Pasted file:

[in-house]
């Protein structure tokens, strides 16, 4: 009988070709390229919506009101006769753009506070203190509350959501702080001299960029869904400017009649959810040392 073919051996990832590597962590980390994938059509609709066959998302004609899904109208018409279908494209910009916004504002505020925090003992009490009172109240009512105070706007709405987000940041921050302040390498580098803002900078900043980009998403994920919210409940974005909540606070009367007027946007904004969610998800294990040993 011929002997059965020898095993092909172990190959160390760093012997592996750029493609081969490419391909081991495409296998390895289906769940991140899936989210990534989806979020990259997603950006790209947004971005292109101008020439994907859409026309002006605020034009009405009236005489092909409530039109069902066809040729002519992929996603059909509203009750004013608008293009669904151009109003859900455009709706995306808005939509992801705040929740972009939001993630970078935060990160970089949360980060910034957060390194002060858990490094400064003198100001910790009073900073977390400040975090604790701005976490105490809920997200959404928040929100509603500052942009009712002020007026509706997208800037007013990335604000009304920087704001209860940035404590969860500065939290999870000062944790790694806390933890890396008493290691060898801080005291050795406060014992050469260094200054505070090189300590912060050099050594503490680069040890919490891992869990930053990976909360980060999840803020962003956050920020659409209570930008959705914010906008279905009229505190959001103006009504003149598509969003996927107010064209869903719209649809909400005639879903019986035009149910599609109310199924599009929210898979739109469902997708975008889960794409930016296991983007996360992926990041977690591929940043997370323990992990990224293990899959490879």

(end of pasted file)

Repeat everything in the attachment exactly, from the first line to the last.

[in-house]
């Protein structure tokens, strides 16, 4: 009988070709390229919506009101006769753009506070203190509350959501702080001299960029869904400017009649959810040392 073919051996990832590597962590980390994938059509609709066959998302004609899904109208018409279908494209910009916004504002505020925090003992009490009172109240009512105070706007709405987000940041921050302040390498580098803002900078900043980009998403994920919210409940974005909540606070009367007027946007904004969610998800294990040993 011929002997059965020898095993092909172990190959160390760093012997592996750029493609081969490419391909081991495409296998390895289906769940991140899936989210990534989806979020990259997603950006790209947004971005292109101008020439994907859409026309002006605020034009009405009236005489092909409530039109069902066809040729002519992929996603059909509203009750004013608008293009669904151009109003859900455009709706995306808005939509992801705040929740972009939001993630970078935060990160970089949360980060910034957060390194002060858990490094400064003198100001910790009073900073977390400040975090604790701005976490105490809920997200959404928040929100509603500052942009009712002020007026509706997208800037007013990335604000009304920087704001209860940035404590969860500065939290999870000062944790790694806390933890890396008493290691060898801080005291050795406060014992050469260094200054505070090189300590912060050099050594503490680069040890919490891992869990930053990976909360980060999840803020962003956050920020659409209570930008959705914010906008279905009229505190959001103006009504003149598509969003996927107010064209869903719209649809909400005639879903019986035009149910599609109310199924599009929210898979739109469902997708975008889960794409930016296991983007996360992926990041977690591929940043997370323990992990990224293990899959490879």